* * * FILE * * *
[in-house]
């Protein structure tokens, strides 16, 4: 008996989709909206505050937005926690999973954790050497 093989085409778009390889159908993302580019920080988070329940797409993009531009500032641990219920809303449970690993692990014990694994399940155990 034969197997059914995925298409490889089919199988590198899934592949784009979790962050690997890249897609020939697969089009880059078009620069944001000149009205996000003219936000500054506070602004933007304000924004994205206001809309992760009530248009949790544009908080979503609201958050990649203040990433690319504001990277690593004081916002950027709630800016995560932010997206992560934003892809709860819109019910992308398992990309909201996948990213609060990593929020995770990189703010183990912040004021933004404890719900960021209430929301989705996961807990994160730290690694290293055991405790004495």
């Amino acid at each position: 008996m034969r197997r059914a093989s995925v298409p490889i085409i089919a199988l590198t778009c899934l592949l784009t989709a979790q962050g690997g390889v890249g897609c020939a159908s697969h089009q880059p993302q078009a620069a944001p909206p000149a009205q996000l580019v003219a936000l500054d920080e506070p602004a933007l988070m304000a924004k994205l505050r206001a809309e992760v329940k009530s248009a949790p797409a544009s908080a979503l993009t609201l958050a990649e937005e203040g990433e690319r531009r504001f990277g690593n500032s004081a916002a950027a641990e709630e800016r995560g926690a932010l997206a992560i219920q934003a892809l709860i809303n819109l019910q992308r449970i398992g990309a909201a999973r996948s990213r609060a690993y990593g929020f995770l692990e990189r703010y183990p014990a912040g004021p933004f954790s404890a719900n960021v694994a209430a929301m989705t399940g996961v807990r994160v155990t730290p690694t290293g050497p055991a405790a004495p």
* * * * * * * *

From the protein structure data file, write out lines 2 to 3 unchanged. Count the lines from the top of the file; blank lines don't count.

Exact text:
């Protein structure tokens, strides 16, 4: 008996989709909206505050937005926690999973954790050497 093989085409778009390889159908993302580019920080988070329940797409993009531009500032641990219920809303449970690993692990014990694994399940155990 034969197997059914995925298409490889089919199988590198899934592949784009979790962050690997890249897609020939697969089009880059078009620069944001000149009205996000003219936000500054506070602004933007304000924004994205206001809309992760009530248009949790544009908080979503609201958050990649203040990433690319504001990277690593004081916002950027709630800016995560932010997206992560934003892809709860819109019910992308398992990309909201996948990213609060990593929020995770990189703010183990912040004021933004404890719900960021209430929301989705996961807990994160730290690694290293055991405790004495």
């Amino acid at each position: 008996m034969r197997r059914a093989s995925v298409p490889i085409i089919a199988l590198t778009c899934l592949l784009t989709a979790q962050g690997g390889v890249g897609c020939a159908s697969h089009q880059p993302q078009a620069a944001p909206p000149a009205q996000l580019v003219a936000l500054d920080e506070p602004a933007l988070m304000a924004k994205l505050r206001a809309e992760v329940k009530s248009a949790p797409a544009s908080a979503l993009t609201l958050a990649e937005e203040g990433e690319r531009r504001f990277g690593n500032s004081a916002a950027a641990e709630e800016r995560g926690a932010l997206a992560i219920q934003a892809l709860i809303n819109l019910q992308r449970i398992g990309a909201a999973r996948s990213r609060a690993y990593g929020f995770l692990e990189r703010y183990p014990a912040g004021p933004f954790s404890a719900n960021v694994a209430a929301m989705t399940g996961v807990r994160v155990t730290p690694t290293g050497p055991a405790a004495p």